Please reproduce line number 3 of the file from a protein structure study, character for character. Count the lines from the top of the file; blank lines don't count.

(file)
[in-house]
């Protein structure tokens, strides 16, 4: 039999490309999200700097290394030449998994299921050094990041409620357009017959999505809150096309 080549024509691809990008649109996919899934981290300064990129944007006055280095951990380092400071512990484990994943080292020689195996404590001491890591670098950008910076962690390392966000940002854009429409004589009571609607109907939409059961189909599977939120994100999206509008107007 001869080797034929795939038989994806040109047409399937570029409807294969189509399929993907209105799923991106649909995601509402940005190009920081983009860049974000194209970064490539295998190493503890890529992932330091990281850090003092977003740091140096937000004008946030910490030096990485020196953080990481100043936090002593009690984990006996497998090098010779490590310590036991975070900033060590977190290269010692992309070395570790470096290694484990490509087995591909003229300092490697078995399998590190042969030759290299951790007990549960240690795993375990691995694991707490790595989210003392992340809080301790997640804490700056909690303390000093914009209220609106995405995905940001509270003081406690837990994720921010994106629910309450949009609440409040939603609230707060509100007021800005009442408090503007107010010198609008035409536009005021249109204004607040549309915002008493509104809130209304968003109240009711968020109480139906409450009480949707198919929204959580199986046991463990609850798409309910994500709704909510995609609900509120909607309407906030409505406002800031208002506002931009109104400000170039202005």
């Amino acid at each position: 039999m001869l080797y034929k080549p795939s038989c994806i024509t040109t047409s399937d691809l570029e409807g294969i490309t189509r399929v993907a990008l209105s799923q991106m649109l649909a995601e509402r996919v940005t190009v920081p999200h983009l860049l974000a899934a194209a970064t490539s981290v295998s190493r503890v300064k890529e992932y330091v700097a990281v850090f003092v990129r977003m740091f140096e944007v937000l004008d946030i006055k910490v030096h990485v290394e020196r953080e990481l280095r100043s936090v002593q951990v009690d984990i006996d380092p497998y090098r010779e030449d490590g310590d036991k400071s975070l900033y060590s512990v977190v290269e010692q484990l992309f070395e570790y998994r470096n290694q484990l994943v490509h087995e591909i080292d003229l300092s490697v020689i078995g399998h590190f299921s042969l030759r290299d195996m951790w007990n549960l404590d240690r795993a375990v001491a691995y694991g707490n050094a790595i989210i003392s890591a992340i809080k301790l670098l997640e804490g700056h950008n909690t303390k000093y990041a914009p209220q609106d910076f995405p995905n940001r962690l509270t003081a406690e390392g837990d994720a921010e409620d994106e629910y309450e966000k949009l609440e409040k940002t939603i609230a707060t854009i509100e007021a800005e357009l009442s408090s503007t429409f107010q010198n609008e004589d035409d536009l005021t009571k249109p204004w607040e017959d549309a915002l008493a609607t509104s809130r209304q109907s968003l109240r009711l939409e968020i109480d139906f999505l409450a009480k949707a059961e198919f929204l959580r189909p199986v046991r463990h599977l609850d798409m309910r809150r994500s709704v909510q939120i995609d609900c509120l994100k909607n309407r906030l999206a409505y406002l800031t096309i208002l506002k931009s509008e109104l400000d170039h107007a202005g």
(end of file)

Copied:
């Amino acid at each position: 039999m001869l080797y034929k080549p795939s038989c994806i024509t040109t047409s399937d691809l570029e409807g294969i490309t189509r399929v993907a990008l209105s799923q991106m649109l649909a995601e509402r996919v940005t190009v920081p999200h983009l860049l974000a899934a194209a970064t490539s981290v295998s190493r503890v300064k890529e992932y330091v700097a990281v850090f003092v990129r977003m740091f140096e944007v937000l004008d946030i006055k910490v030096h990485v290394e020196r953080e990481l280095r100043s936090v002593q951990v009690d984990i006996d380092p497998y090098r010779e030449d490590g310590d036991k400071s975070l900033y060590s512990v977190v290269e010692q484990l992309f070395e570790y998994r470096n290694q484990l994943v490509h087995e591909i080292d003229l300092s490697v020689i078995g399998h590190f299921s042969l030759r290299d195996m951790w007990n549960l404590d240690r795993a375990v001491a691995y694991g707490n050094a790595i989210i003392s890591a992340i809080k301790l670098l997640e804490g700056h950008n909690t303390k000093y990041a914009p209220q609106d910076f995405p995905n940001r962690l509270t003081a406690e390392g837990d994720a921010e409620d994106e629910y309450e966000k949009l609440e409040k940002t939603i609230a707060t854009i509100e007021a800005e357009l009442s408090s503007t429409f107010q010198n609008e004589d035409d536009l005021t009571k249109p204004w607040e017959d549309a915002l008493a609607t509104s809130r209304q109907s968003l109240r009711l939409e968020i109480d139906f999505l409450a009480k949707a059961e198919f929204l959580r189909p199986v046991r463990h599977l609850d798409m309910r809150r994500s709704v909510q939120i995609d609900c509120l994100k909607n309407r906030l999206a409505y406002l800031t096309i208002l506002k931009s509008e109104l400000d170039h107007a202005g």